The Sleeping Driver or Motionless Vehicle and Drunk Driving in Michigan

man sleeping in vehicleThe short answer for Michigan is YES.  For many years, it was the law that a person sleeping in a motionless car cannot be found guilty of operating a motor vehicle.  This sound public policy finding of the Supreme Court in People v Pomeroy, 419 Mich 441 (1984) has been overruled. The Pomeroy case found that if you were sleeping, you could not be operating a car given there was no evidence beyond a reasonable doubt that the subject had been driving visibly impaired earlier. This ruling was modified in the case of People v Wood 450 Mich 399 (1995).  In that case, the defendant was asleep behind the wheel in a drive-in restaurant.  The engine was running, his foot was on the brake and the vehicle was engaged in drive.  The court held that even though the defendant was asleep, the vehicle was in a position of posing a significant risk of harm.  Therefore, the defendant was considered to be operating the vehicle even though he was asleep and there was no evidence of prior driving while visibly impaired.

Prior Sleeping Driver and Drunk Driving Cases in Michigan

There have been several cases interpreting the sleeping driver scenario.  In People v Burton 252 Mich App 130 (2002), the court found that the prosecution failed to prove that the driver intended to operate the vehicle sometime in the future intoxicated.  In this case, the car was running but was not engaged to operate.  In cases where there is evidence that the driver operated the vehicle intoxicated prior to the police arrival, a conviction can be sustained. In People v Stephen 262 Mich App 213 (2004), the defendant was found behind the wheel of the car glassy-eyed.  The engine was not running but there were indications that the defendant had attempted to dislodge his vehicle just before the police arrived and there are cases where the words of the defendant spoken to the police provide evidence of prior drinking.  For example, in one instance the driver told the police he was driving and then pulled over to sleep off the effects of the alcohol.

Do Not Talk To Police or Answer Questions Without an Attorney

Don't Talk To Police After Sleeping in CarIn the case of the sleeping driver, the police will almost always question the driver about previous driving.  They are hoping that you make a mistake and admit that they were driving previously.  They will ask questions such as: How did you get here?  Did anyone drive you here?  When was the last time you drove? The police will often feel the hood of the vehicle to see if it is warm or feel a can of beer to see if it is still cold.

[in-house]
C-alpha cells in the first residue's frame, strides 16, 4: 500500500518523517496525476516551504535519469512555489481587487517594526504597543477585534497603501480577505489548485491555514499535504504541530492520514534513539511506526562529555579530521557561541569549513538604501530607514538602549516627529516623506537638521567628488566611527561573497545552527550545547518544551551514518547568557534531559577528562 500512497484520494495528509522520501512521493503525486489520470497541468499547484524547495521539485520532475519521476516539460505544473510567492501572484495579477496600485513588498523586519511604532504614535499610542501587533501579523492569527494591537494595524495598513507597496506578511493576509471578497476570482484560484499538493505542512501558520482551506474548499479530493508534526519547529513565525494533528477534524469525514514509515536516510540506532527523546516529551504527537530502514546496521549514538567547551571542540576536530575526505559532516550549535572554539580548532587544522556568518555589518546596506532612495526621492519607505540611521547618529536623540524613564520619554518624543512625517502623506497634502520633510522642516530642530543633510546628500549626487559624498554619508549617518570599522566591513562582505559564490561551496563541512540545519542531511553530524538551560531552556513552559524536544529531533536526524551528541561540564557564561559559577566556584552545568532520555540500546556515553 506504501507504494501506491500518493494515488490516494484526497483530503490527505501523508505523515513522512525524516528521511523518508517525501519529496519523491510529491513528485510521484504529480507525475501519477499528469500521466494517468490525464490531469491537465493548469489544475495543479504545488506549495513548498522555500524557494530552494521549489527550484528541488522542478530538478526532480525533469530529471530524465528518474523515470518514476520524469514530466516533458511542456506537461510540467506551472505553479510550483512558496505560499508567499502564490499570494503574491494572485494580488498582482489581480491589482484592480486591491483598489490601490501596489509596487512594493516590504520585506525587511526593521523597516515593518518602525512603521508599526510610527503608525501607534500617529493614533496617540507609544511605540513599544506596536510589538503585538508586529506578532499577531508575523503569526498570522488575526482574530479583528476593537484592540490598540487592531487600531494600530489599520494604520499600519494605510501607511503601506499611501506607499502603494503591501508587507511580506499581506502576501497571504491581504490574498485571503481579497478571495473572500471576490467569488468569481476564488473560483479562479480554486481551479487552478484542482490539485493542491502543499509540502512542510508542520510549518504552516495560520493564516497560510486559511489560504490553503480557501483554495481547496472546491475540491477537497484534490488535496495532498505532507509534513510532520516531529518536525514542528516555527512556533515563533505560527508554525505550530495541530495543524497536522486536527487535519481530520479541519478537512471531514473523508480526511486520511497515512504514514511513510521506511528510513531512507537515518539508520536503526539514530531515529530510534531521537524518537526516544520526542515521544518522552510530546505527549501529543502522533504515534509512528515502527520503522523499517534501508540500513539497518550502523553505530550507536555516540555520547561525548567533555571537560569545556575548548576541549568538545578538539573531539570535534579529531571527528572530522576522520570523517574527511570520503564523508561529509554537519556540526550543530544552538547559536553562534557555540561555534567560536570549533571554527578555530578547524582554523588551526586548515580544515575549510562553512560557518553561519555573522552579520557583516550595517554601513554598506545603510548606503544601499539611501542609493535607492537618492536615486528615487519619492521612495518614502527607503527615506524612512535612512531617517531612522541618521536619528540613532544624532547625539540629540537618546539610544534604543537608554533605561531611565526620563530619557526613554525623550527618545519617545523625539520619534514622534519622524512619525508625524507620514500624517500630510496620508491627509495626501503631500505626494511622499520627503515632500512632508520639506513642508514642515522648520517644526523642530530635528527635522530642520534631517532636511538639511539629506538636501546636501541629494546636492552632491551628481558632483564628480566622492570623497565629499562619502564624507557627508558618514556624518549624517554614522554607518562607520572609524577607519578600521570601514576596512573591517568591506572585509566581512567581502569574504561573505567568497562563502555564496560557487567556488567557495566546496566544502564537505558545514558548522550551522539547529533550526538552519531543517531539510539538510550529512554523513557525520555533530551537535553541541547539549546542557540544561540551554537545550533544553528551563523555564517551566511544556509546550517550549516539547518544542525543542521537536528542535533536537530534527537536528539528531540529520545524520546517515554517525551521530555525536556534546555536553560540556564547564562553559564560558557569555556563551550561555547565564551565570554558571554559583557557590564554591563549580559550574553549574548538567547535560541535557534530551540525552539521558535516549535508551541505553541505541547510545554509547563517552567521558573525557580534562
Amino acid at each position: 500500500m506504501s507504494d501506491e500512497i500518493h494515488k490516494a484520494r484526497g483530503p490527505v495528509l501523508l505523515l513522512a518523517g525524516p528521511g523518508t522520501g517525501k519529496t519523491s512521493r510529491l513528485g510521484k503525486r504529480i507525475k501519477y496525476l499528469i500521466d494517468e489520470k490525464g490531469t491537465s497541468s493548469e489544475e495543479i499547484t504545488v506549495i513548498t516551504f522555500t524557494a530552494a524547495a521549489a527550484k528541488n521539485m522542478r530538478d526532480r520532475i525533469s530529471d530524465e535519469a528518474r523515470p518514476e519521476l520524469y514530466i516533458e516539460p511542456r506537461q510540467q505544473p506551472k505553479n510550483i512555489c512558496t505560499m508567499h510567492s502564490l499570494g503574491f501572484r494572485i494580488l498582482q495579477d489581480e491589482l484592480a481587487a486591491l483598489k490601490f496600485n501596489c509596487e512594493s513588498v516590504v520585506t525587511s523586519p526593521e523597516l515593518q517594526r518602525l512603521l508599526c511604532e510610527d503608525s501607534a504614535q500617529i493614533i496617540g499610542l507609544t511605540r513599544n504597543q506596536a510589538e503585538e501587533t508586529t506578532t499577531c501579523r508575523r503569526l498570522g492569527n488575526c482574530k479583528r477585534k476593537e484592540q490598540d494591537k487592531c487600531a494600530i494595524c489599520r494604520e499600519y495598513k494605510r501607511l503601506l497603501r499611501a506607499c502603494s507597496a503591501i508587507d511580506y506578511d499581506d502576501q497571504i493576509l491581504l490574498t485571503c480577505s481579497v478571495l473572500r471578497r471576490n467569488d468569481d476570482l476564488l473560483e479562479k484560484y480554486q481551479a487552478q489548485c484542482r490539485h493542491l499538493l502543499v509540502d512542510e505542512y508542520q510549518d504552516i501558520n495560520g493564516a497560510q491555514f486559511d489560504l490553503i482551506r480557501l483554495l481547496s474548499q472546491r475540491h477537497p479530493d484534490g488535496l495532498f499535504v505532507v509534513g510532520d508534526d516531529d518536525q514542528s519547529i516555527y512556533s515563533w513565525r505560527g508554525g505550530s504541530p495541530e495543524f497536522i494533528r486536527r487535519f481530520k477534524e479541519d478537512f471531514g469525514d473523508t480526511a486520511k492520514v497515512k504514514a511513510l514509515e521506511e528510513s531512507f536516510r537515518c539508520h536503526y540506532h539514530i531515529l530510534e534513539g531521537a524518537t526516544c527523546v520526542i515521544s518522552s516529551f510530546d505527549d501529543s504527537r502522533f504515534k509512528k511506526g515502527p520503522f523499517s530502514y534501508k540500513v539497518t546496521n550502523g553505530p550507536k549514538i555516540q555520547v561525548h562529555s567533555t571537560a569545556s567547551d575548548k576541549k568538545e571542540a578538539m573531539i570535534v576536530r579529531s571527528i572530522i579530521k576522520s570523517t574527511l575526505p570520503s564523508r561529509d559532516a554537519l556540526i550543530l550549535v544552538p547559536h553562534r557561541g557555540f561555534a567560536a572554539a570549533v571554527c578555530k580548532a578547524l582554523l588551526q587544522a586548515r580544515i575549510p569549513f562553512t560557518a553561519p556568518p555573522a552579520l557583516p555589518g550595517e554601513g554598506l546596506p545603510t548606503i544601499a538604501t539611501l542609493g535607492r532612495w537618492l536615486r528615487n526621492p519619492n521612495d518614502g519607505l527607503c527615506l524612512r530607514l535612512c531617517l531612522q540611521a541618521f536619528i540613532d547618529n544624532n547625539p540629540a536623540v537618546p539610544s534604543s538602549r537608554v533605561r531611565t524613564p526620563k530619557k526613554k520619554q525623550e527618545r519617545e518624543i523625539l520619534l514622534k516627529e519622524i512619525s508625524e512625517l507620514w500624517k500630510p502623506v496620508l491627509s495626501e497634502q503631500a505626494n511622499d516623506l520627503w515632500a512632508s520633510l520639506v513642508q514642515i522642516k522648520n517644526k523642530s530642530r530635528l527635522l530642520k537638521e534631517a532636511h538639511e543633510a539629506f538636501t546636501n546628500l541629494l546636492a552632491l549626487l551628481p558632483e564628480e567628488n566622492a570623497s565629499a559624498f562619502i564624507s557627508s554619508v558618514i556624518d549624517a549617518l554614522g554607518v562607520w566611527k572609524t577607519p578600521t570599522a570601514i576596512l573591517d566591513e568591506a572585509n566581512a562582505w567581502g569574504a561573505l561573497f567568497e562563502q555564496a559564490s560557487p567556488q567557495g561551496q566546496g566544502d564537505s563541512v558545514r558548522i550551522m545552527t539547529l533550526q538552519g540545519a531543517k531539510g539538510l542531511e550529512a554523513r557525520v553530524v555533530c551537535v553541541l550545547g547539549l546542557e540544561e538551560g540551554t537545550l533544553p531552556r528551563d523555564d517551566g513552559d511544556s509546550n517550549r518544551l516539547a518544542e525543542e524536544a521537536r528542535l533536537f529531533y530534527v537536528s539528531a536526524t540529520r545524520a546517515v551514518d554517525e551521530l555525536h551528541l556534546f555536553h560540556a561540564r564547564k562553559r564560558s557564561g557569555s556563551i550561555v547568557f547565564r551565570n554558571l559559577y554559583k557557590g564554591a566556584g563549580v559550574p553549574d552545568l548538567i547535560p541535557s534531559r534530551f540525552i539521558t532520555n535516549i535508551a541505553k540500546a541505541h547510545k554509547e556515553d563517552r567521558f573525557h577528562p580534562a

When waking up a sleeping driver, the driver is of course confused and the answers can appear to be sluggish or slurred.  For this reason alone, a video or audio recording of the arrest is very important to the defense.  When the police actually speak to the defendant can be a crucial part of the defense.  If the questions come before an arrest or loss of freedom, Miranda will not apply.  If the questions come while under arrest or in custody, Miranda does apply and the statements of the defendant can be excluded.  Oftentimes, the evidence of prior driving or the future intent to drive while intoxicated comes from the defendant himself.

What Must The Prosecution Prove For a Conviction?

The prosecution must prove beyond a reasonable doubt that the defendant was intoxicated or impaired at the time of driving the vehicle’s operation. If it cannot be determined when the driving occurred, all other tests including the PBT, Data Master, and Field Sobriety test are irrelevant.  The term motionless vehicle is when the defendant uses the vehicle as a shelter. If the person has not put the vehicle in motion or has returned the vehicle to a position of no risk of collision or property damage, it can be argued that there has been no operation and the case must be dismissed.